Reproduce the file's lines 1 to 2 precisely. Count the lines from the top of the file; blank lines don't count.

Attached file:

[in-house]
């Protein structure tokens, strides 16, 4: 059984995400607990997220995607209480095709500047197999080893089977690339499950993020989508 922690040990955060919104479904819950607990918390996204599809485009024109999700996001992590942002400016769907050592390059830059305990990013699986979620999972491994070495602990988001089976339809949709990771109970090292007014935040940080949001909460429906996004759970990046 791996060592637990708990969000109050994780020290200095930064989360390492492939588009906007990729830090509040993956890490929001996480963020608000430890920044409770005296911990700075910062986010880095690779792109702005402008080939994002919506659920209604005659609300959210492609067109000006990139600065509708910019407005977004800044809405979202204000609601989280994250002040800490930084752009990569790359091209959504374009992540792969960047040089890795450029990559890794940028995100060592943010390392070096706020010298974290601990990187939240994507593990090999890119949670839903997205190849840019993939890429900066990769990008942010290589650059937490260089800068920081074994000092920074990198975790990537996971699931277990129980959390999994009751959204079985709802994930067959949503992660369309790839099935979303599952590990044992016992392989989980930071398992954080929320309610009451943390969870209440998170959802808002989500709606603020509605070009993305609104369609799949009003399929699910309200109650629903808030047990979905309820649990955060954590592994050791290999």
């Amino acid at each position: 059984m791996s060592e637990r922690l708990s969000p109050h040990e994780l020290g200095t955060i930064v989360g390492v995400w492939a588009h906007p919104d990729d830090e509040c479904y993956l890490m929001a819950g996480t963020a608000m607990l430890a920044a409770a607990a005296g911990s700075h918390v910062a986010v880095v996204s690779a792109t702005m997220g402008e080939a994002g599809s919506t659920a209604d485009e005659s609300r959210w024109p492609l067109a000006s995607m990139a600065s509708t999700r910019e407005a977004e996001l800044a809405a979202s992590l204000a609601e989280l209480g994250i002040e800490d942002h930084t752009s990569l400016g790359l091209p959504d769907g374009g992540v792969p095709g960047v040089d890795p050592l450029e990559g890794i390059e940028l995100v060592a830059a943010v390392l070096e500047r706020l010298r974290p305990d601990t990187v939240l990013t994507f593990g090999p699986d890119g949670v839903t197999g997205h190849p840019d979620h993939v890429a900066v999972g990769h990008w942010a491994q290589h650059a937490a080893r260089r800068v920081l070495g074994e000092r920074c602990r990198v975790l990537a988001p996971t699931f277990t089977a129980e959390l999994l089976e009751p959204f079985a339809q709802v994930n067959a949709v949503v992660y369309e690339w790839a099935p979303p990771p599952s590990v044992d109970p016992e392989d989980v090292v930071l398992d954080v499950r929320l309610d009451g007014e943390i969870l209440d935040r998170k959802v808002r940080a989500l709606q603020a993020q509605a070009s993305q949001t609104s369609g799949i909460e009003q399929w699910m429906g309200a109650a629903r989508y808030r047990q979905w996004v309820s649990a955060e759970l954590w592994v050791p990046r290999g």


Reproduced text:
[in-house]
């Protein structure tokens, strides 16, 4: 059984995400607990997220995607209480095709500047197999080893089977690339499950993020989508 922690040990955060919104479904819950607990918390996204599809485009024109999700996001992590942002400016769907050592390059830059305990990013699986979620999972491994070495602990988001089976339809949709990771109970090292007014935040940080949001909460429906996004759970990046 791996060592637990708990969000109050994780020290200095930064989360390492492939588009906007990729830090509040993956890490929001996480963020608000430890920044409770005296911990700075910062986010880095690779792109702005402008080939994002919506659920209604005659609300959210492609067109000006990139600065509708910019407005977004800044809405979202204000609601989280994250002040800490930084752009990569790359091209959504374009992540792969960047040089890795450029990559890794940028995100060592943010390392070096706020010298974290601990990187939240994507593990090999890119949670839903997205190849840019993939890429900066990769990008942010290589650059937490260089800068920081074994000092920074990198975790990537996971699931277990129980959390999994009751959204079985709802994930067959949503992660369309790839099935979303599952590990044992016992392989989980930071398992954080929320309610009451943390969870209440998170959802808002989500709606603020509605070009993305609104369609799949009003399929699910309200109650629903808030047990979905309820649990955060954590592994050791290999």